3# boneless chuck roast, cut into 1-1/2 inch cubes
1 onion, chopped
4 cloves garlic, chopped
2 chipotles in adobo sauce, chopped fine (only use half of one if you’re concerned about the spiciness – you can always add more)
1 can Rotel tomatoes (1o ounce)
Salt, pepper, ground cumin (1/4 to 1 tsp.) to taste
Water to come to top of meat
Lard for browning beef cubes

Using a deep cast iron skillet with a lid (what Mama called her chicken fryer), or a cast iron dutch oven (preferably),  cook the onion until translucent, add garlic and cook briefly.  Remove from pan and set aside for later.  Add lard as needed and cook the beef cubes in batches until browned on the outsides.  Remove from pan, and continue to cook in batches until all meat is browned.  Return all beef to pan, add onion-garlic mixture, add seasonings and Rotel tomatoes and chipotles.  Add just enough water to come to the top of the meat.  Bring to a boil, reduce heat to a low simmer, cover and let cook quietly for 3 hours.  The meat will be fall apart tender and have a wonderful flavor.

Use for any Mexican recipe calling for shredded beef.
Yields 4-6 servings.

Tasting Notes:
I’ve got a decently seasoned palate from eating Mexican and Thai food, and this is what I’d consider medium spicy.  I don’t want it any hotter than this out of the pan.    I even found adding salsa was too much extra heat…until I added sour cream!  I love the smokiness from the chipotles.  It’s not over-stated.  It’s a background flavor.  The beef cubes hold their shape, until you start messing with them…then they melt into perfect shreds.  Don’t worry about a piece that feels gristly, by the time it finishes cooking, it will simply melt.  If by some chance you end up with more than you can put to use, it will also freeze well, but do your best to get rid of the air.  Because there are so many surfaces, the meat is prone to freezer burn.  Use as much of the broth from the pan as you can when you freeze as you can to protect the meat from exposure to air.

So…with something that easy in the fridge, it’s not a huge hassle to fix stuffed quesadillas for supper after stringing welded wire and electric wire fencing around a corral.  The worst part was being out in the sun, again, when I shouldn’t have…and still didn’t think to use the sunscreen. DUH!!!  A lot of it had to do with anticipating only being in the sun a few moments more…which turned into hours more.  And problem solving…thinking out of the box, problem solving.   It will all be worth it tomorrow morning if my horse is delivered, and everything goes along as planned.  At any rate, the big physical push is finally over for the moment!





On My Own: Seared Ahi Salad~

8 07 2010

Seared Ahi Salad

One of the tough things about Summer is that it can be difficult to keep an appetite in the blazing heat.  This salad is wonderful on a hot summer night because it’s cool and refreshing with bright flavors and contrasting textures.  The bean threads are cooked just enough to soften them, but then chilled in ice water and sauced with the salad dressing.  The bean threads are silky, the cucumbers crunchy, the ahi smooth as satin and the romaine crisp and clean.

There’s no major secret to this dish.  Soften 2 oz. of bean threads in hot water for 15 minutes while you gather your ingredients.  Chop your favorite greens and goodies for your salad.  I chose romaine lettuce, English cucumbers, spring onions, canned baby corn (rinsed and tossed with the salad dressing) and tomatoes in addition to the tuna steak and the bean threads.  It was plenty for two of us.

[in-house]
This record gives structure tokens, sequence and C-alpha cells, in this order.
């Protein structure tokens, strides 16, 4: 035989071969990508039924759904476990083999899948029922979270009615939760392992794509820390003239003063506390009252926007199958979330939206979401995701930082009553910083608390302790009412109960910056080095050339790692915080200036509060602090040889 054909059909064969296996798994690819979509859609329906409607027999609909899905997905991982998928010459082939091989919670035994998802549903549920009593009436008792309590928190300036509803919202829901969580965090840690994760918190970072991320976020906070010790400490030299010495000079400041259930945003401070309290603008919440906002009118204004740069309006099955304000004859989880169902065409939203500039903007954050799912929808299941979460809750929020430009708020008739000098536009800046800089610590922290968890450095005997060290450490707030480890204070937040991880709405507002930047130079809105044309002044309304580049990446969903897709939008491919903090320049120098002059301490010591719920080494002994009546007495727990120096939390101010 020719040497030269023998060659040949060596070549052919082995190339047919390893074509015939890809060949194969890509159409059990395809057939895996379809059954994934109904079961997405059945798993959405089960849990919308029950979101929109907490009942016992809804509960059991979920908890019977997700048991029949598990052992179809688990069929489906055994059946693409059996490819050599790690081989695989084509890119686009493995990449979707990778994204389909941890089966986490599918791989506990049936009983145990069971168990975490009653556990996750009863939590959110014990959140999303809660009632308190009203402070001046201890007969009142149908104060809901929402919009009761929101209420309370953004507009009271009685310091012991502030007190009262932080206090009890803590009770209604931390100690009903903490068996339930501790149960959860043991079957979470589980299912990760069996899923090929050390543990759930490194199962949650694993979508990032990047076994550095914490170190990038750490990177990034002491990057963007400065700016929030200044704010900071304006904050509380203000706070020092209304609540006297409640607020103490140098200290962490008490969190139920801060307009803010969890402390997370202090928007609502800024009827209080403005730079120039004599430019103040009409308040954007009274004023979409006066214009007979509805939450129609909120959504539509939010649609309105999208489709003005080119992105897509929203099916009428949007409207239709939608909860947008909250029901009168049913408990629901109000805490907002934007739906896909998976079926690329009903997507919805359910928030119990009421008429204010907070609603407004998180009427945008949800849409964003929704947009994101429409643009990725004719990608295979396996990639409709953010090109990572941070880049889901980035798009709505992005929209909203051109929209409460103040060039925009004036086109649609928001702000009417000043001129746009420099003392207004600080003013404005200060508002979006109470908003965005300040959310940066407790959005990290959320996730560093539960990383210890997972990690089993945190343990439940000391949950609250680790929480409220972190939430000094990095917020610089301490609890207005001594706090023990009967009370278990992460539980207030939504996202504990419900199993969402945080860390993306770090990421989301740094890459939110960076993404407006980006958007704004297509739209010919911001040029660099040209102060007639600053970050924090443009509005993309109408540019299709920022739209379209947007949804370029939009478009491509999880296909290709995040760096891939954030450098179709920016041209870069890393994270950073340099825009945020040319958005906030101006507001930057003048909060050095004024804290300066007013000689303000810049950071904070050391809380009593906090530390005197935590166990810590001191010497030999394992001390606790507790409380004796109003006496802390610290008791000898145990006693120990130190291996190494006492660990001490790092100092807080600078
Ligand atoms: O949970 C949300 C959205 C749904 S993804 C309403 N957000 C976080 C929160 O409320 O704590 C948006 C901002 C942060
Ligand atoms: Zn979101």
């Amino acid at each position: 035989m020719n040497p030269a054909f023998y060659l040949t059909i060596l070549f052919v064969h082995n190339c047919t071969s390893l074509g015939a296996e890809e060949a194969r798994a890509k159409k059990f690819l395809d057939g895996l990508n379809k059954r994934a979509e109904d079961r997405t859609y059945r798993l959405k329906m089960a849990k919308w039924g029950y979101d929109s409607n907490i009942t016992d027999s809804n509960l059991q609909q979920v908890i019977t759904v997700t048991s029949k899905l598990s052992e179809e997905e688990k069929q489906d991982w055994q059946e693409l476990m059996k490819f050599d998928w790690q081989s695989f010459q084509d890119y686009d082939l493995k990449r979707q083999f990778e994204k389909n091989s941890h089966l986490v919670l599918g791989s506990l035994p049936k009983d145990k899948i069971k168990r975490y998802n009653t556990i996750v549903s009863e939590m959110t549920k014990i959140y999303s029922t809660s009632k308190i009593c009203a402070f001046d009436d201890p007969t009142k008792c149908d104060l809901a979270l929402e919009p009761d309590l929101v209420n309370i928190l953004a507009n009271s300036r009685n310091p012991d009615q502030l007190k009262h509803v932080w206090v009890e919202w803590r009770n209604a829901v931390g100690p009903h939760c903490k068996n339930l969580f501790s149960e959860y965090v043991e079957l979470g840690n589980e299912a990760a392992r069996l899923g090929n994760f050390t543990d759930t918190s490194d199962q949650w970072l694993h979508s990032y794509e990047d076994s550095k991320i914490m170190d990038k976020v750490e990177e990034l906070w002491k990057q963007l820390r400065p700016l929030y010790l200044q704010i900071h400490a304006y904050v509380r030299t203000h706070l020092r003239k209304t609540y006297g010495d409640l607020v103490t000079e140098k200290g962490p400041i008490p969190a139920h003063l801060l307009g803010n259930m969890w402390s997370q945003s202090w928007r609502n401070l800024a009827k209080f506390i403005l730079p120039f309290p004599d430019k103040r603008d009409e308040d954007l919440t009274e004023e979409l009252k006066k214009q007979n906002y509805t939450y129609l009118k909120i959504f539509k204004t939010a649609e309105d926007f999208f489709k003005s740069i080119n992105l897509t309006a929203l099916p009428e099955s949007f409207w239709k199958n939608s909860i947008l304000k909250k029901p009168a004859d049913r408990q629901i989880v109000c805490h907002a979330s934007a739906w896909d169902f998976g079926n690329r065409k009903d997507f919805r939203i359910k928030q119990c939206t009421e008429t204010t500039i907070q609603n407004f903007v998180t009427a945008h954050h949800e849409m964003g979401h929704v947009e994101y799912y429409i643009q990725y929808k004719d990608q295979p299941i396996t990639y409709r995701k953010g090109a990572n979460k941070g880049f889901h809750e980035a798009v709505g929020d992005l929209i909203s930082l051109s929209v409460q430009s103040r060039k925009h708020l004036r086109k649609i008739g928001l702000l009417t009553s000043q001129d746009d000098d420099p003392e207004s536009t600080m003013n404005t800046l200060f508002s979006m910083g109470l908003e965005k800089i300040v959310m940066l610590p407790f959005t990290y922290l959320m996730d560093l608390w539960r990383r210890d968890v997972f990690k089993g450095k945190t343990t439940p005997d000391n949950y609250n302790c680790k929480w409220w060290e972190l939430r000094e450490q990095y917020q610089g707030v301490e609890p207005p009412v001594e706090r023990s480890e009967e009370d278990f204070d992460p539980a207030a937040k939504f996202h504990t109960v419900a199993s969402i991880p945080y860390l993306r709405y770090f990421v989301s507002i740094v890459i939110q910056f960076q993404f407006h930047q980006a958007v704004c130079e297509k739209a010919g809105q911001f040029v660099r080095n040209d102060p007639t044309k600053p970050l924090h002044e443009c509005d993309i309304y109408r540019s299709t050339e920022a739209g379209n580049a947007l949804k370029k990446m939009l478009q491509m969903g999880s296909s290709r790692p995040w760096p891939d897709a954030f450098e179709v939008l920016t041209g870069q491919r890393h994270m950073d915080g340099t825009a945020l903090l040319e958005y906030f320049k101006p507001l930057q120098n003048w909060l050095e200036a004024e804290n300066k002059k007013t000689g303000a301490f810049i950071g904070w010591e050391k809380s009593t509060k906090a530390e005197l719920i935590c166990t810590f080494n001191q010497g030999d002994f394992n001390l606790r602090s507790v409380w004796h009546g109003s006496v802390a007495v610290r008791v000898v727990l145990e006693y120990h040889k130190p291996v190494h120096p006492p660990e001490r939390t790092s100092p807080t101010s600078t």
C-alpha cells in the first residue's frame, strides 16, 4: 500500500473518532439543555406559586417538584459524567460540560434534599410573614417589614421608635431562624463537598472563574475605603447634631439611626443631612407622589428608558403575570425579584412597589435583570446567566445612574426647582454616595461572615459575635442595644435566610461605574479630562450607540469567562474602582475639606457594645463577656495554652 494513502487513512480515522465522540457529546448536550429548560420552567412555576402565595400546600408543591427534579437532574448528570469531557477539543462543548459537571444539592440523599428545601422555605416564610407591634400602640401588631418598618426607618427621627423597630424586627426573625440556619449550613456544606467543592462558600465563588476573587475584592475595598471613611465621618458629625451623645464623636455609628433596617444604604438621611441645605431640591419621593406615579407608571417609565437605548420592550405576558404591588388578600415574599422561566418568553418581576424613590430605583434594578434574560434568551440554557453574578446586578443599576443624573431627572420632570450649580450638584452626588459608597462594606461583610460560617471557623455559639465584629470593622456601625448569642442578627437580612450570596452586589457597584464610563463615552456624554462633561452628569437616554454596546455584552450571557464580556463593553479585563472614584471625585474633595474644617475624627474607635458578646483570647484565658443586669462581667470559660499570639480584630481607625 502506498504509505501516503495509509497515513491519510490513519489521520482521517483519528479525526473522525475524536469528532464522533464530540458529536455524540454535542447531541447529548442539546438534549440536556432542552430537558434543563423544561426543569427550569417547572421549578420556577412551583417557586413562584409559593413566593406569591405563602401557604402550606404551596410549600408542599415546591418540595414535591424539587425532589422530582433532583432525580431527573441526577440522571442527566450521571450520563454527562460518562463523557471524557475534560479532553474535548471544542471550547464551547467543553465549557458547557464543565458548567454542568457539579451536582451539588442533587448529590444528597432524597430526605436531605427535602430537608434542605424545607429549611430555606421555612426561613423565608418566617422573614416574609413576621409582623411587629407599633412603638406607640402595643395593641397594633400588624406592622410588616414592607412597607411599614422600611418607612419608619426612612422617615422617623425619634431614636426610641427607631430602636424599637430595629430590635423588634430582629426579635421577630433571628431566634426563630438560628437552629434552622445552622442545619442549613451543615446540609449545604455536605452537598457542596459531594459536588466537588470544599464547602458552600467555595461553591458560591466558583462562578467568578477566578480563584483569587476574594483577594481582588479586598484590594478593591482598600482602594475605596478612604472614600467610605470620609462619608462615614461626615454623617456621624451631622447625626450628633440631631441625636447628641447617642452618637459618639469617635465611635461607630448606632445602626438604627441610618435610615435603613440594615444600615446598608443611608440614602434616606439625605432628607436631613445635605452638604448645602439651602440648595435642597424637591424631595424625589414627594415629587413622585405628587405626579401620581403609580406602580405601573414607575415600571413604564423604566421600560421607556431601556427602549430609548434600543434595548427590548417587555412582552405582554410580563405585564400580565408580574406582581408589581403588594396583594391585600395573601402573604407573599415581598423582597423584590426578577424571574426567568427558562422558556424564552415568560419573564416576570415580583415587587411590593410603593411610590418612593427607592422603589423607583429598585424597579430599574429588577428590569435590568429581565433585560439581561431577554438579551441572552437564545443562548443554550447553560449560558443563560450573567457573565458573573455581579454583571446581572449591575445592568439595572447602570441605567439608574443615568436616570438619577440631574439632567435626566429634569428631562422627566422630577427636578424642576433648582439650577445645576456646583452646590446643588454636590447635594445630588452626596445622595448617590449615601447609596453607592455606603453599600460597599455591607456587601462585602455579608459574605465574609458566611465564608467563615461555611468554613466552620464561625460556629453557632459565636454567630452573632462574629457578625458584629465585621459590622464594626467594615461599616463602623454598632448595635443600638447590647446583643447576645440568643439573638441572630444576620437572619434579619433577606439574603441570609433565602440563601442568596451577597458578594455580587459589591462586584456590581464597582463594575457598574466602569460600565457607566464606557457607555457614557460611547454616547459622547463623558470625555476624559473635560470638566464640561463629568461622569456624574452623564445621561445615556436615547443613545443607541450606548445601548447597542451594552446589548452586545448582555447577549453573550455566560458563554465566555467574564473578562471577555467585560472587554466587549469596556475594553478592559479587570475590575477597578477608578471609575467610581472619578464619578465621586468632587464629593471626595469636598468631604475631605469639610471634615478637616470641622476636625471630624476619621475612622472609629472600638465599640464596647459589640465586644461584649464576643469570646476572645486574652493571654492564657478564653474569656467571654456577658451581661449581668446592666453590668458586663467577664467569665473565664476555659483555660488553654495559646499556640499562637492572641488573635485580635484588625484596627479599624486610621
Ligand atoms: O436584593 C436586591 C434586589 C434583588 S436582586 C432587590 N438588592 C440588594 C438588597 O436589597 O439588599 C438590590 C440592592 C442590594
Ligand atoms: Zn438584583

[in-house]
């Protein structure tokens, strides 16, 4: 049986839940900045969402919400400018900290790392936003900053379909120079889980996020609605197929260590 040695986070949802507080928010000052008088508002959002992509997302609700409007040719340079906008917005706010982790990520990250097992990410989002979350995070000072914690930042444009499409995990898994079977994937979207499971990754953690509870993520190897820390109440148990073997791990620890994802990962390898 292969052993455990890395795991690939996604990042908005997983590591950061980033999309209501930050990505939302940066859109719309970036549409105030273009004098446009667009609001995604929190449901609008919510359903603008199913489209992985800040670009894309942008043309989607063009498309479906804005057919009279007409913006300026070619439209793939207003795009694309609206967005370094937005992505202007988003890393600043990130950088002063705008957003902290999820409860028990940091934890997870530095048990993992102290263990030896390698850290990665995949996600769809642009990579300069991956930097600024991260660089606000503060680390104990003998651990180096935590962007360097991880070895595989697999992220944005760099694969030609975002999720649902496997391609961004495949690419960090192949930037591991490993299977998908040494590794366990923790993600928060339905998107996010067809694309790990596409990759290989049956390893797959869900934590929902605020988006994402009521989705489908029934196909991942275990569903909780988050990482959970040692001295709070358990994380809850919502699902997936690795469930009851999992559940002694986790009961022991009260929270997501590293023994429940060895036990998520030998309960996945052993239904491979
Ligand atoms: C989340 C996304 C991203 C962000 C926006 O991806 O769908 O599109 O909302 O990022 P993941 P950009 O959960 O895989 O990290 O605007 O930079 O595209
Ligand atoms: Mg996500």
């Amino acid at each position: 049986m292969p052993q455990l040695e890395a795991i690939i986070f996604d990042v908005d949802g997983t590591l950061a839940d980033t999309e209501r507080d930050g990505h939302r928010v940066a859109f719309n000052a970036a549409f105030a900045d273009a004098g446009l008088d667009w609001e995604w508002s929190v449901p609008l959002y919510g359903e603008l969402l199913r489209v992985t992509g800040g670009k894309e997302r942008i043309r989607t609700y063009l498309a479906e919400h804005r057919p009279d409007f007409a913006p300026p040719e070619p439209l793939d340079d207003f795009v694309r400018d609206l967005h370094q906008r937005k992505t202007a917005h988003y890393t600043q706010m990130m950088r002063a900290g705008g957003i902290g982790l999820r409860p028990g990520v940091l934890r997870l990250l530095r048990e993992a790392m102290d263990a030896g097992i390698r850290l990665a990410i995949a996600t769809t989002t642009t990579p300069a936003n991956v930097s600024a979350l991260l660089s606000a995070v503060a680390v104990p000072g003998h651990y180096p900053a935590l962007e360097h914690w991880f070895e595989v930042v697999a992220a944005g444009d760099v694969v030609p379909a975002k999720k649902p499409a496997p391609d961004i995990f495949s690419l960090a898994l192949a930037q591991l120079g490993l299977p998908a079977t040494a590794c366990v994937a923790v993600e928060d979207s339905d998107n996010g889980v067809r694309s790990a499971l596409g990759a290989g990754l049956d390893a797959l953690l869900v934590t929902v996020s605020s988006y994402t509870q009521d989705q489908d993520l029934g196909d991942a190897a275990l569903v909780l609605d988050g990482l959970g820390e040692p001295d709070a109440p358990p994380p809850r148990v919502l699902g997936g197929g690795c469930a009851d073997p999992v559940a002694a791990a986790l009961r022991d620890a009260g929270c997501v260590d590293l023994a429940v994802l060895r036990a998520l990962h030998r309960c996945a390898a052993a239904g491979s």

Once the bean threads were pliable, I put them in a small, non-stick skillet with a little water and salad dressing.  I cooked them over low heat until they bubbled and became translucent and slippery.   Drain and rinse under cold water to stop cooking.  When cooled, drain thoroughly and mix with salad dressing and baby corn.  Chill (I popped it into the freezer for the 8-10 minutes).

I used a grill pan to cook the ahi.  I put the pan over a medium high flame while I prepared the tuna steak.  I rinsed and dried the steak.  I prepared a sheet of waxed paper with fresh cracked pepper and “Laab-Namtok” sprinkled on it.   Laab-Namtok contains roasted rice powder, dried chilies, citric acid, MSG, salt and spice…and the package claims it contains no preservatives.  I think something got lost in translation.  Regardless…Laab has a really unique flavor and made a really nice crust with the pepper!  I pressed the tuna steak onto the seasoned waxed paper and pressed the seasoning into the fish a bit more.  Then I rubbed a bit of peanut oil onto the uppermost surface of the fish before I placed it down onto the grill pan.  Once the fish was in the pan, I rubbed oil into the side of the fish that was now facing up.  Use a fish spatula when turning, and turn after only a few minutes as you only want to sear the surface nicely, not cook the fish.  While the fish is cooking, dress your salad and plate it. When the ahi is done, carve it, paying attention to the grain and cut it as though for sushi for the nicest bites.

To garnish the salad, I drizzled the tuna with a bit of the salad dressing – a Sesame based dressing I bought somewhere along the line – and sprinkled the salad with spring onion tops and black sesame seeds.

Tasting Notes~
I’ll tell you…I served this on a night when neither of us had the energy to spit, but we both needed to eat, and although I’d planned that tuna to be sushi, it just wasn’t going to happen.  I didn’t have the energy to wait for the rice to cook, cool properly, and do all the odds and ends that went with a sushi night.  When I got into the kitchen, the possibility of a salad really popped!  We both inhaled the entire thing.  It was light, and easy on the system on a hot night.  While a glass of white wine may have been a really nice accompaniment, iced tea certainly way!